Wednesday, August 19, 2009

Another remake of an ageless prediction

Stop me if you've heard this before - the world is running out of oil. No, really! This time for sure! At least that's what the International Energy Agency is saying.

The world is heading for a catastrophic energy crunch that could cripple a global economic recovery because most of the major oil fields in the world have passed their peak production, a leading energy economist has warned.
Dr Birol said that the public and many governments appeared to be oblivious to the fact that the oil on which modern civilisation depends is running out far faster than previously predicted and that global production is likely to peak in about 10 years – at least a decade earlier than most governments had estimated.
Ah, yes! Nothing like a remake of a classic.

But Vulture! Aren't you concerned? I might be, except that, if one examines the history of these gloom and doom "We're out of oil! The sky is falling!" predictions, one tends to be a little more sanguine about them.

You see, I am a child of the 1970's. As such, I've seen the litany of doomsday predictions throughout the 70's, 80's, and 90's...and I've seen each one fall flat on its face. What's worse is that each "prediction" is nothing more than a recycling of the last one.
When projected crises failed to occur, doomsayers moved their predictions forward by a few years and published again in more visible and prestigious journals:

● In 1989, one expert forecast that world oil production would peak that very year and oil prices would reach $50 a barrel by 1994.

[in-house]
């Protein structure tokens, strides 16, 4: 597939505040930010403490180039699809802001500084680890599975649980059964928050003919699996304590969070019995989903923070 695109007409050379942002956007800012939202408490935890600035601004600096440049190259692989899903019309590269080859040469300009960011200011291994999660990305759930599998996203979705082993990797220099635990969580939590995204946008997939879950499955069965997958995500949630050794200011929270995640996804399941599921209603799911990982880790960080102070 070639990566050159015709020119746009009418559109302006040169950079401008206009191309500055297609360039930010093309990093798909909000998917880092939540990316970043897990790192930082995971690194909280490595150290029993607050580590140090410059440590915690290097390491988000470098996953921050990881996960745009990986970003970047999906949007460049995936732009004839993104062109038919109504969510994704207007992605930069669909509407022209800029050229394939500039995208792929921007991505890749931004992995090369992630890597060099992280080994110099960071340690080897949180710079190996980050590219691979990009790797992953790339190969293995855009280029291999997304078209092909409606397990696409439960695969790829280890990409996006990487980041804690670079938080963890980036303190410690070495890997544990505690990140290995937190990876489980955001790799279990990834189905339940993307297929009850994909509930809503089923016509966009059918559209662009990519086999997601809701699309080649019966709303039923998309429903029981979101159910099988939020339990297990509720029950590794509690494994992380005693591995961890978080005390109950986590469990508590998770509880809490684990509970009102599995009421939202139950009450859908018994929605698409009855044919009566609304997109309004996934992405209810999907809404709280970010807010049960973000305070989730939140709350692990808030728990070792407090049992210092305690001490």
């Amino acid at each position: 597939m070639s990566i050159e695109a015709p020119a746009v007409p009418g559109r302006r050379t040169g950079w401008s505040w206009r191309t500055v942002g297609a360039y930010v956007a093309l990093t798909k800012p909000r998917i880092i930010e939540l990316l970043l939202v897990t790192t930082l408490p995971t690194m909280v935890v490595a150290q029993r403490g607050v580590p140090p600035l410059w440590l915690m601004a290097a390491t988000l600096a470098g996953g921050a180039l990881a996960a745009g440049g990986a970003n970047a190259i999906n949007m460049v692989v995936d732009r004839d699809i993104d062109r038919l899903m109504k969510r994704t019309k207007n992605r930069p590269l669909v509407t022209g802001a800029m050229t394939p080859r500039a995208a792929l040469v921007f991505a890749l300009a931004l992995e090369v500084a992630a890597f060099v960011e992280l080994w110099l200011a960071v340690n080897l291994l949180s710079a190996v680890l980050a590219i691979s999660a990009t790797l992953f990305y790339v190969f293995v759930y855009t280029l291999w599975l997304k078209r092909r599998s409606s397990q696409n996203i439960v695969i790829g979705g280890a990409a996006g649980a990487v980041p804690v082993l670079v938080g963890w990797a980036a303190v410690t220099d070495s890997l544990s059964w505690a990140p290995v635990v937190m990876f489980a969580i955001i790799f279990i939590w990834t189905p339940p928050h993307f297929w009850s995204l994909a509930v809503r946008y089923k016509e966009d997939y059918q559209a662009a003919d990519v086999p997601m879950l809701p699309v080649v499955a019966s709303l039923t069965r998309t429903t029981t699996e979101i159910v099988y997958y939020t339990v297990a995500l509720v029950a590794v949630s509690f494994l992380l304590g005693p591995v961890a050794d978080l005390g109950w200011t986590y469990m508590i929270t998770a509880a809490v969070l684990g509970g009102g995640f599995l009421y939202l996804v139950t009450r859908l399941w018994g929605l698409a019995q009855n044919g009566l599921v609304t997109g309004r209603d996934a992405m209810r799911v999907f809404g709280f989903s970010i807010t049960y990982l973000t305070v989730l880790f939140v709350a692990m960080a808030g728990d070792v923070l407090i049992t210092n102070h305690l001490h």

● In 1995, a respected geologist predicted in World Oil that petroleum production would peak in 1996, and after 1999 major increases in crude oil prices would have dire consequences. He warned that “[m]any of the world’s developed societies may look more like today’s Russia than the U.S.”

● A 1998 Scientific American article entitled “The End of Cheap Oil” predicted that world oil production would peak in 2002 and warned that “what our society does face, and soon, is the end of the abundant and cheap oil on which all industrial nations depend.”

Similar admonitions were published in the two most influential scientific journals in the world, Nature and Science. A 1998 article in Science was titled “The Next Oil Crisis Looms Large — and Perhaps Close.” A 1999 Nature article was subtitled “[A] permanent decline in global oil production rate is virtually certain to begin within 20 years.”
These predictions of doom and woe actually began WAAAAAY before the 70's.
O]il is a finite resource, and fear of running out has always haunted the petroleum industry. In the 1880's, John Archbold, who would succeed John D. Rockefeller as head of the Standard Oil Trust, began to sell his shares in the company because engineers told him that America's days as an oil producer were numbered.

After World War I, the American government's top oil expert predicted a coming "gasoline famine." One solution was to cobble together the three easternmost provinces of the defunct Ottoman Empire into a new country, called Iraq, believed to be rich in oil resources and safely under British control.

After World War II, fears of shortages spiked again, and the industry invented offshore drilling. (Today, 30 percent of America's crude oil comes from the Gulf of Mexico.) Reserves in Saudi Arabia and Kuwait, discovered just before World War II, were rapidly developed.
So why are these predictions recycled again and again? Because the dishonest Big Media (the BM for short) won't call these asshats on their prior erroneous predictions. They simply parrot the doom and gloom because bad news sells. Had they any integrity whatsoever, they'd at least MENTION the history of laughable (and patently wrong) predictions along side the announcement of the newest one. But that runs the risk of individuals breaking from the collective and doesn't contribute to the coming One-World Socialist Utopia! We can't have that!

Since most people know only what they are told and have no working historical knowledge, they fall for this shinola time and time again.

Orwell was right - "He who controls the past, controls the future."